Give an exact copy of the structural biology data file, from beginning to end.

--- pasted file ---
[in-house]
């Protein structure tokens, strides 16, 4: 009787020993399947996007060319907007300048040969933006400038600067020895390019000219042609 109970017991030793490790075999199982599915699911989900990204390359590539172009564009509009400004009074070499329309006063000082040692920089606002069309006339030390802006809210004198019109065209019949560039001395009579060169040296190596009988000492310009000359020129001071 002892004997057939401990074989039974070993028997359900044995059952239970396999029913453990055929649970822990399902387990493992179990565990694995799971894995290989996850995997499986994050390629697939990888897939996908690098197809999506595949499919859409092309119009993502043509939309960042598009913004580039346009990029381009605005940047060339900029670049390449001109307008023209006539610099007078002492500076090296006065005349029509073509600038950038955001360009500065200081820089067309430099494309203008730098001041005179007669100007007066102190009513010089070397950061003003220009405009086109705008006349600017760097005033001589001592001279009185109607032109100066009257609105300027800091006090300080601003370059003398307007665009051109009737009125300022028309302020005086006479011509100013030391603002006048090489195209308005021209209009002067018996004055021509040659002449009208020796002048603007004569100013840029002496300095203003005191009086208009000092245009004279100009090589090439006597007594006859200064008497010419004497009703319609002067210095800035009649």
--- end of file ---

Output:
[in-house]
């Protein structure tokens, strides 16, 4: 009787020993399947996007060319907007300048040969933006400038600067020895390019000219042609 109970017991030793490790075999199982599915699911989900990204390359590539172009564009509009400004009074070499329309006063000082040692920089606002069309006339030390802006809210004198019109065209019949560039001395009579060169040296190596009988000492310009000359020129001071 002892004997057939401990074989039974070993028997359900044995059952239970396999029913453990055929649970822990399902387990493992179990565990694995799971894995290989996850995997499986994050390629697939990888897939996908690098197809999506595949499919859409092309119009993502043509939309960042598009913004580039346009990029381009605005940047060339900029670049390449001109307008023209006539610099007078002492500076090296006065005349029509073509600038950038955001360009500065200081820089067309430099494309203008730098001041005179007669100007007066102190009513010089070397950061003003220009405009086109705008006349600017760097005033001589001592001279009185109607032109100066009257609105300027800091006090300080601003370059003398307007665009051109009737009125300022028309302020005086006479011509100013030391603002006048090489195209308005021209209009002067018996004055021509040659002449009208020796002048603007004569100013840029002496300095203003005191009086208009000092245009004279100009090589090439006597007594006859200064008497010419004497009703319609002067210095800035009649």